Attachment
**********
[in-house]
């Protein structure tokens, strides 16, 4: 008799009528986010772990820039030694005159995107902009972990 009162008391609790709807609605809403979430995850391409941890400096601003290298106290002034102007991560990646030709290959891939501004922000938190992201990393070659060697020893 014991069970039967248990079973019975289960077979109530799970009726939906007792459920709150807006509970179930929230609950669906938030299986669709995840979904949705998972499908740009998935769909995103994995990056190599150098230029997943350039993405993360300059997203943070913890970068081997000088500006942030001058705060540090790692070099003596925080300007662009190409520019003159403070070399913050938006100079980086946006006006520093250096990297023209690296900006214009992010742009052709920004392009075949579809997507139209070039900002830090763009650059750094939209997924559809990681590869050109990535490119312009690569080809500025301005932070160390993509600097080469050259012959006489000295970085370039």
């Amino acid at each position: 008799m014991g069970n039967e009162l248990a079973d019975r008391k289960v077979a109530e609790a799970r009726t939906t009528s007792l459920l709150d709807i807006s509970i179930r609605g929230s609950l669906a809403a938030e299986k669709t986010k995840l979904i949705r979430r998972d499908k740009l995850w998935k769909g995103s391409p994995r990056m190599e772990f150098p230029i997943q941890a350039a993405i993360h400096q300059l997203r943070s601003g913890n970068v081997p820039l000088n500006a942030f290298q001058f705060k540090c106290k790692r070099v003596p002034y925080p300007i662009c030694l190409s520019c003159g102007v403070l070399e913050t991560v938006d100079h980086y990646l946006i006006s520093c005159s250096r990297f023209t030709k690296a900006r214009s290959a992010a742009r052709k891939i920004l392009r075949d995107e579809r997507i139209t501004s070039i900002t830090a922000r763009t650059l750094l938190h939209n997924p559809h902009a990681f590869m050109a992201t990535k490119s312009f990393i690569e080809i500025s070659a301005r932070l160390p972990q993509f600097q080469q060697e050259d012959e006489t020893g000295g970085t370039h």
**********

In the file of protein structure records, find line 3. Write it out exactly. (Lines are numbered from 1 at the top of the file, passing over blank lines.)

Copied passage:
């Amino acid at each position: 008799m014991g069970n039967e009162l248990a079973d019975r008391k289960v077979a109530e609790a799970r009726t939906t009528s007792l459920l709150d709807i807006s509970i179930r609605g929230s609950l669906a809403a938030e299986k669709t986010k995840l979904i949705r979430r998972d499908k740009l995850w998935k769909g995103s391409p994995r990056m190599e772990f150098p230029i997943q941890a350039a993405i993360h400096q300059l997203r943070s601003g913890n970068v081997p820039l000088n500006a942030f290298q001058f705060k540090c106290k790692r070099v003596p002034y925080p300007i662009c030694l190409s520019c003159g102007v403070l070399e913050t991560v938006d100079h980086y990646l946006i006006s520093c005159s250096r990297f023209t030709k690296a900006r214009s290959a992010a742009r052709k891939i920004l392009r075949d995107e579809r997507i139209t501004s070039i900002t830090a922000r763009t650059l750094l938190h939209n997924p559809h902009a990681f590869m050109a992201t990535k490119s312009f990393i690569e080809i500025s070659a301005r932070l160390p972990q993509f600097q080469q060697e050259d012959e006489t020893g000295g970085t370039h």